Vegetable Stock Ingredients 3 Qt. water 2 Tbs. turmeric 2 Tbs. cumin seed 6 fresh bay leaves 1 4x4 sheet kombu seaweed- torn into small pieces 1 handful wakame seaweed 1 whole organic onion w/ skin- quartered 1 whole head organic garlic broken into cloves- skin intact 1 fresh dandelion root- chopped 3 - thumb sized pieces ginger- chopped 3 - 6" sprigs fresh rosemary ½ C. fresh oregano ¼ cup live (Braggs) apple cider vinegar 1 tsp. black pepper 3 tsp. sea salt
Combine all ingredients in a stock pot. Heat until the water just starts to simmer. DO NOT BOIL. Reduce heat to low and simmer for 12-24 hours. Allow to cool. Strain and pour into glass containers. I use quart canning jars. Use immediately, freeze or refrigerate for later use (within a few days). Benefits of each ingredient: turmeric - anti-oxidant, anti-inflammatory, reputed to lower bad cholesterol cumin seed - anti-oxidant, anti-microbial, stimulates digestion, anti-congestive bay leaves - promotes digestion, anti- congestive, increases good cholesterol seaweeds - over 60 micronutrients our bodies need that we might not be getting from our food due to soil de-mineralization. Anti-inflammatory, boosts circulation, detoxifying, enhances thyroid function. onion - anti-oxidant, thins blood, lowers blood pressure garlic - anti-microbial, anti-oxidant, expectorant, lowers blood pressure, stimulates digestion dandelion root - promotes liver and gallbladder function, detoxifying, stimulates digestion ginger - stimulates digestion, expectorant, anti-inflammatory, circulatory stimulant, anti-oxidant, anti-microbial rosemary - circulatory stimulant, anti-depressant, anti-microbial, stimulates digestion, anti-oxidant, strengthens memory, promotes liver and gallbladder function oregano - anti-inflammatory, anti-microbial, expectorant, anti-oxidant, blood thinner live apple cider vinegar - adds beneficial gut flora, anti-microbial, kidney stimulant, balances pH in the body black pepper - anti-oxidant, digestive stimulant, diuretic sea salt - adds many essential minerals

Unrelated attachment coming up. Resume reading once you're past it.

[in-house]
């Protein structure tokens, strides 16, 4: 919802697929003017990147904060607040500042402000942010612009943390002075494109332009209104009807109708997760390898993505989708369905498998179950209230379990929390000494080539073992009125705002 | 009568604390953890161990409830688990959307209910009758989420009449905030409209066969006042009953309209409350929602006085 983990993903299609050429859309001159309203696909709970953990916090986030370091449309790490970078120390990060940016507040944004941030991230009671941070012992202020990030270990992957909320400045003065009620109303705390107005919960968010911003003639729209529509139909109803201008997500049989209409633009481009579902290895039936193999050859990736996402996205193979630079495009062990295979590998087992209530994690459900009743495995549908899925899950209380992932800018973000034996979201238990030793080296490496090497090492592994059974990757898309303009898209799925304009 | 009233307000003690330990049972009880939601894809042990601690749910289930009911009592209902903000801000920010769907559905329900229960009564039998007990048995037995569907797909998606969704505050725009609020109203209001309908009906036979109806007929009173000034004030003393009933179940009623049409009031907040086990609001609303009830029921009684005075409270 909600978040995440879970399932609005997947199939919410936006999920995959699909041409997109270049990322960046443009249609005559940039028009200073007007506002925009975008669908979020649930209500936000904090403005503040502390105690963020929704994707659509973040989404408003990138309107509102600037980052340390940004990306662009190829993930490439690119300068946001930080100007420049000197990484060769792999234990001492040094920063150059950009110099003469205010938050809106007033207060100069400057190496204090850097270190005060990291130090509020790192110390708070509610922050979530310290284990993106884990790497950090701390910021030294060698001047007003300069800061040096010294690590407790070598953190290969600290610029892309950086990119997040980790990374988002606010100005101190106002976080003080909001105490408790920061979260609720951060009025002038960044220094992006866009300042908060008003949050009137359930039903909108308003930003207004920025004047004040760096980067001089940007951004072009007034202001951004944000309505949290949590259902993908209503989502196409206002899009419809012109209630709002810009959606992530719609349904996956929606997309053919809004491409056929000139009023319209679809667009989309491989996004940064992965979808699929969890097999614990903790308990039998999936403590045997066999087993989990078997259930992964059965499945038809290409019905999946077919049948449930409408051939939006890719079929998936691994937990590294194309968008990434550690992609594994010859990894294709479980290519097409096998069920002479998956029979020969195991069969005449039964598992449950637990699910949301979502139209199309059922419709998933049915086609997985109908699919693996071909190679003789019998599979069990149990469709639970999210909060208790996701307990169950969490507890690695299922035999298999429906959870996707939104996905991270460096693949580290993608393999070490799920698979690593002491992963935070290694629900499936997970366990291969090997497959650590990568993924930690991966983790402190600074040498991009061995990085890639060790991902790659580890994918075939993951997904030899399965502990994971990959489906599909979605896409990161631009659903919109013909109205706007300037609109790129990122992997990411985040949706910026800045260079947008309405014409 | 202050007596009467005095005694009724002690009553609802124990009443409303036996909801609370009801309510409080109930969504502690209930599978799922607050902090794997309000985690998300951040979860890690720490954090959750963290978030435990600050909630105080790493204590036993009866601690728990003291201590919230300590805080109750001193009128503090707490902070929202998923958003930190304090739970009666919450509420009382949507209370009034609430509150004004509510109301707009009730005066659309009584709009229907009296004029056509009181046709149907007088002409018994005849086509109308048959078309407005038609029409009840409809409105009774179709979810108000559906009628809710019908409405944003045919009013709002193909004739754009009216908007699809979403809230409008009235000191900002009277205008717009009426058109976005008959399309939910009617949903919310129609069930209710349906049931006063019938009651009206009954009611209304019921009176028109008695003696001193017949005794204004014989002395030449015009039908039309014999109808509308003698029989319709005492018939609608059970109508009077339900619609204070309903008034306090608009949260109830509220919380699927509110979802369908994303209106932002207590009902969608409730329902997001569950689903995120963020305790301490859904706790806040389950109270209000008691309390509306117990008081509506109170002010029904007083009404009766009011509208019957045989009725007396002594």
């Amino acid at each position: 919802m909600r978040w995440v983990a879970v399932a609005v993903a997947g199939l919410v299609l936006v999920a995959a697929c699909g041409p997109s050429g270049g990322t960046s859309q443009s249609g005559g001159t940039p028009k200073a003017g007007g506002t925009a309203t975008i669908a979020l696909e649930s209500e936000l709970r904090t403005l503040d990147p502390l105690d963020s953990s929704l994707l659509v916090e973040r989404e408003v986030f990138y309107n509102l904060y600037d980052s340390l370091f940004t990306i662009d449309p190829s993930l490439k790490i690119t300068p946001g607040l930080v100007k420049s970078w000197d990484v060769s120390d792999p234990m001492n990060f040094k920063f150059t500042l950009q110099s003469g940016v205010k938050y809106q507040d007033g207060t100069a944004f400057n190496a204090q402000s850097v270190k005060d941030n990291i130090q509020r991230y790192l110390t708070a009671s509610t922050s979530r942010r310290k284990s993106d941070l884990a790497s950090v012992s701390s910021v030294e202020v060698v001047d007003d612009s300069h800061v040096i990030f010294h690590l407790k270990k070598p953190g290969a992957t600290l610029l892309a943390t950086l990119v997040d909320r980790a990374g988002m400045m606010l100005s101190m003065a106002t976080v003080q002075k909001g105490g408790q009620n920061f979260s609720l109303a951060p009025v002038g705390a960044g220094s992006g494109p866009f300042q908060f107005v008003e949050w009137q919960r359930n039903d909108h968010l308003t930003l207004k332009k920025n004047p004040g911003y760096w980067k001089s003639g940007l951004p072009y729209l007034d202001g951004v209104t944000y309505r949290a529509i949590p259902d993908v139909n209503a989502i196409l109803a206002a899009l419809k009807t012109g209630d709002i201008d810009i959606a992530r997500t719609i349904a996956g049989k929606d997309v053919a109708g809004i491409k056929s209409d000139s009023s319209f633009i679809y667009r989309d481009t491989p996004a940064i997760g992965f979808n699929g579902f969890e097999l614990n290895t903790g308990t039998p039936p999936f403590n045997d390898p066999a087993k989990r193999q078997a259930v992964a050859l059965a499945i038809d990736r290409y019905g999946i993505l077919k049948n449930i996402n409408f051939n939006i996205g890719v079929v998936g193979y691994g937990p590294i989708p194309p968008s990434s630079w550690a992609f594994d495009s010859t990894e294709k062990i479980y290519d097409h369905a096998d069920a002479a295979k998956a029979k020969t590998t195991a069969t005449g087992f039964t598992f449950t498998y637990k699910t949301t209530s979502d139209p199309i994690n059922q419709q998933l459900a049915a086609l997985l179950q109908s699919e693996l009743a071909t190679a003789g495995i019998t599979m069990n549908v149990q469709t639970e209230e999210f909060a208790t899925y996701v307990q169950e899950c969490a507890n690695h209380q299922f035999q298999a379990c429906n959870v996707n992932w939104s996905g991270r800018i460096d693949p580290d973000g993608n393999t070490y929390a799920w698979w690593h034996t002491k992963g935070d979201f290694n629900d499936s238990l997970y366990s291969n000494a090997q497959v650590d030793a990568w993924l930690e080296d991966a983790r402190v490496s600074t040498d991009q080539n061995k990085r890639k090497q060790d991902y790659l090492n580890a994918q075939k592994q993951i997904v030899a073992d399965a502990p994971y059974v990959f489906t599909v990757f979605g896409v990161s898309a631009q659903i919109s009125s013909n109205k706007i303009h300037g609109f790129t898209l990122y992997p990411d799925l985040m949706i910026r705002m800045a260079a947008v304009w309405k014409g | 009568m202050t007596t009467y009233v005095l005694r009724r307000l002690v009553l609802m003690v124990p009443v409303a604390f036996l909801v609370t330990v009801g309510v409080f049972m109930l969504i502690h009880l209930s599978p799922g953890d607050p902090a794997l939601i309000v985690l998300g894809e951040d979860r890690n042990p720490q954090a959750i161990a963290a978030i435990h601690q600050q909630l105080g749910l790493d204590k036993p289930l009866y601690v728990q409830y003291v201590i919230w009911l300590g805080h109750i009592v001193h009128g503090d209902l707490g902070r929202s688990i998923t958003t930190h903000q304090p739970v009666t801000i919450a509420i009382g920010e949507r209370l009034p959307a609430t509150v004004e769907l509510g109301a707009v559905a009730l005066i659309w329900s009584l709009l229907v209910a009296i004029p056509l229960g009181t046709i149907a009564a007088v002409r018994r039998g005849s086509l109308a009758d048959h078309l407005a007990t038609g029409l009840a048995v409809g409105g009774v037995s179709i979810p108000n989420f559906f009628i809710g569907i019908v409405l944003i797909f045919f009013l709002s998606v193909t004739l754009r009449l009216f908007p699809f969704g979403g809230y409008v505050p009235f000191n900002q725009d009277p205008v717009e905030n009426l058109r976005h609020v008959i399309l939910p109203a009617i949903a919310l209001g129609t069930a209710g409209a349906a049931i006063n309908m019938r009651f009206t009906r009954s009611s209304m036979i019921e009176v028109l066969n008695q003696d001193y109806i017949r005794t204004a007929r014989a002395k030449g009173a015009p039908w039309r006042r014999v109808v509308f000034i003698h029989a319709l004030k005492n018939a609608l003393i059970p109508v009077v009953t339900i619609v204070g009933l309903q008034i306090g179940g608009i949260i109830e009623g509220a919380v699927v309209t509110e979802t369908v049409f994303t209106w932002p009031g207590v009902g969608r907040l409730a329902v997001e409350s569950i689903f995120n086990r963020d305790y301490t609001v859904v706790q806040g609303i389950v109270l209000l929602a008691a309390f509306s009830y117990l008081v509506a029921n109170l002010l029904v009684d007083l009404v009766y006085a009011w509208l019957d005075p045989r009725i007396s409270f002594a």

How i use the stock:
Soup or stew. I use 1 quart as the base for soups. I dilute it with another quart of water and add what ever ingredients i have available i.e. sausages or left over chicken, legumes such as lentils or beans, grains such as brown rice or quinoa and vegetables such as beets, carrots, turnips, onions and greens.
I also put a quart in the refrigerator and i drink a cup in the mornings as a daily tonic. Sometimes i add some mushrooms if i have them and/or miso which adds beneficial gut bacteria and lots of additional nutrients.
So Larry, here is my recipe for Beet soup :)
1 large onion diced and sauteed in olive oil. I do this in the soup pot before adding the other ingredients
5-6 small beets and their greens, washed and chopped
1 bunch turnips and their greens, washed and chopped